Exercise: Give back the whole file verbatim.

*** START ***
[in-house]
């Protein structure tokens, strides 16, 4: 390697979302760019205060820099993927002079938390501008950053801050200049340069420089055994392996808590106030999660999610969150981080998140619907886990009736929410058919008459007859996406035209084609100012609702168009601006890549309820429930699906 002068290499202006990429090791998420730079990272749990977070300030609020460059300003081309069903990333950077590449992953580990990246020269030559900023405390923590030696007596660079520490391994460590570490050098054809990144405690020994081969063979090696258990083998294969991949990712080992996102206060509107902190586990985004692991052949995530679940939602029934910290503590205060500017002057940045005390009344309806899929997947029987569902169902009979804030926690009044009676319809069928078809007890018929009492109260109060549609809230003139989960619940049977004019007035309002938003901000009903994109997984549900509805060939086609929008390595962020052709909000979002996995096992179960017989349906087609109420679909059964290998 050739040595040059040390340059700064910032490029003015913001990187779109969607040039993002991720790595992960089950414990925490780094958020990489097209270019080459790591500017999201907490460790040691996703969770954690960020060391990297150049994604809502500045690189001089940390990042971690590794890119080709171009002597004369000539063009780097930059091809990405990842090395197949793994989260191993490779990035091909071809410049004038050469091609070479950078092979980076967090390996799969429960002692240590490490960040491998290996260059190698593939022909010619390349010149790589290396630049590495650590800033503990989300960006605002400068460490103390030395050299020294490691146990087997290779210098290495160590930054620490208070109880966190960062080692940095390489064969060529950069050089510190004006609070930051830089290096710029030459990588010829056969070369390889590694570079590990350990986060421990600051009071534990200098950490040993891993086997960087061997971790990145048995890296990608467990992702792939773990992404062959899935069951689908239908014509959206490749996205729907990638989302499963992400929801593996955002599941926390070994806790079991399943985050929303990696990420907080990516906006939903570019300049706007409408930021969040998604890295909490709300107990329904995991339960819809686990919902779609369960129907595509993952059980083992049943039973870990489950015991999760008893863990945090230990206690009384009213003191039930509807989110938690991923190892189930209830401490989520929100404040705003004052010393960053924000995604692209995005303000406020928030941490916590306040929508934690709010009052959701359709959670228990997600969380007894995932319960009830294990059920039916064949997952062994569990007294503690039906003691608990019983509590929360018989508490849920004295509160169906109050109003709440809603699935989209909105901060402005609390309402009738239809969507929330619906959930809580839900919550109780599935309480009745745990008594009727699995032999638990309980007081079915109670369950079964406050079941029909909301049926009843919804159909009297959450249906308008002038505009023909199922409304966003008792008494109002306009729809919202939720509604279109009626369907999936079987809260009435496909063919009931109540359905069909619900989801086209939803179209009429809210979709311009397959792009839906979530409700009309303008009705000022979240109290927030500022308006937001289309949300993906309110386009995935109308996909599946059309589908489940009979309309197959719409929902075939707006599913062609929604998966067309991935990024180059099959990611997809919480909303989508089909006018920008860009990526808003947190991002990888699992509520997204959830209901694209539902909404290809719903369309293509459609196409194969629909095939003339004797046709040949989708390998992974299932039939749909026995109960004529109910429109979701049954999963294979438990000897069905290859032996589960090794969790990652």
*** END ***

[in-house]
């Protein structure tokens, strides 16, 4: 390697979302760019205060820099993927002079938390501008950053801050200049340069420089055994392996808590106030999660999610969150981080998140619907886990009736929410058919008459007859996406035209084609100012609702168009601006890549309820429930699906 002068290499202006990429090791998420730079990272749990977070300030609020460059300003081309069903990333950077590449992953580990990246020269030559900023405390923590030696007596660079520490391994460590570490050098054809990144405690020994081969063979090696258990083998294969991949990712080992996102206060509107902190586990985004692991052949995530679940939602029934910290503590205060500017002057940045005390009344309806899929997947029987569902169902009979804030926690009044009676319809069928078809007890018929009492109260109060549609809230003139989960619940049977004019007035309002938003901000009903994109997984549900509805060939086609929008390595962020052709909000979002996995096992179960017989349906087609109420679909059964290998 050739040595040059040390340059700064910032490029003015913001990187779109969607040039993002991720790595992960089950414990925490780094958020990489097209270019080459790591500017999201907490460790040691996703969770954690960020060391990297150049994604809502500045690189001089940390990042971690590794890119080709171009002597004369000539063009780097930059091809990405990842090395197949793994989260191993490779990035091909071809410049004038050469091609070479950078092979980076967090390996799969429960002692240590490490960040491998290996260059190698593939022909010619390349010149790589290396630049590495650590800033503990989300960006605002400068460490103390030395050299020294490691146990087997290779210098290495160590930054620490208070109880966190960062080692940095390489064969060529950069050089510190004006609070930051830089290096710029030459990588010829056969070369390889590694570079590990350990986060421990600051009071534990200098950490040993891993086997960087061997971790990145048995890296990608467990992702792939773990992404062959899935069951689908239908014509959206490749996205729907990638989302499963992400929801593996955002599941926390070994806790079991399943985050929303990696990420907080990516906006939903570019300049706007409408930021969040998604890295909490709300107990329904995991339960819809686990919902779609369960129907595509993952059980083992049943039973870990489950015991999760008893863990945090230990206690009384009213003191039930509807989110938690991923190892189930209830401490989520929100404040705003004052010393960053924000995604692209995005303000406020928030941490916590306040929508934690709010009052959701359709959670228990997600969380007894995932319960009830294990059920039916064949997952062994569990007294503690039906003691608990019983509590929360018989508490849920004295509160169906109050109003709440809603699935989209909105901060402005609390309402009738239809969507929330619906959930809580839900919550109780599935309480009745745990008594009727699995032999638990309980007081079915109670369950079964406050079941029909909301049926009843919804159909009297959450249906308008002038505009023909199922409304966003008792008494109002306009729809919202939720509604279109009626369907999936079987809260009435496909063919009931109540359905069909619900989801086209939803179209009429809210979709311009397959792009839906979530409700009309303008009705000022979240109290927030500022308006937001289309949300993906309110386009995935109308996909599946059309589908489940009979309309197959719409929902075939707006599913062609929604998966067309991935990024180059099959990611997809919480909303989508089909006018920008860009990526808003947190991002990888699992509520997204959830209901694209539902909404290809719903369309293509459609196409194969629909095939003339004797046709040949989708390998992974299932039939749909026995109960004529109910429109979701049954999963294979438990000897069905290859032996589960090794969790990652």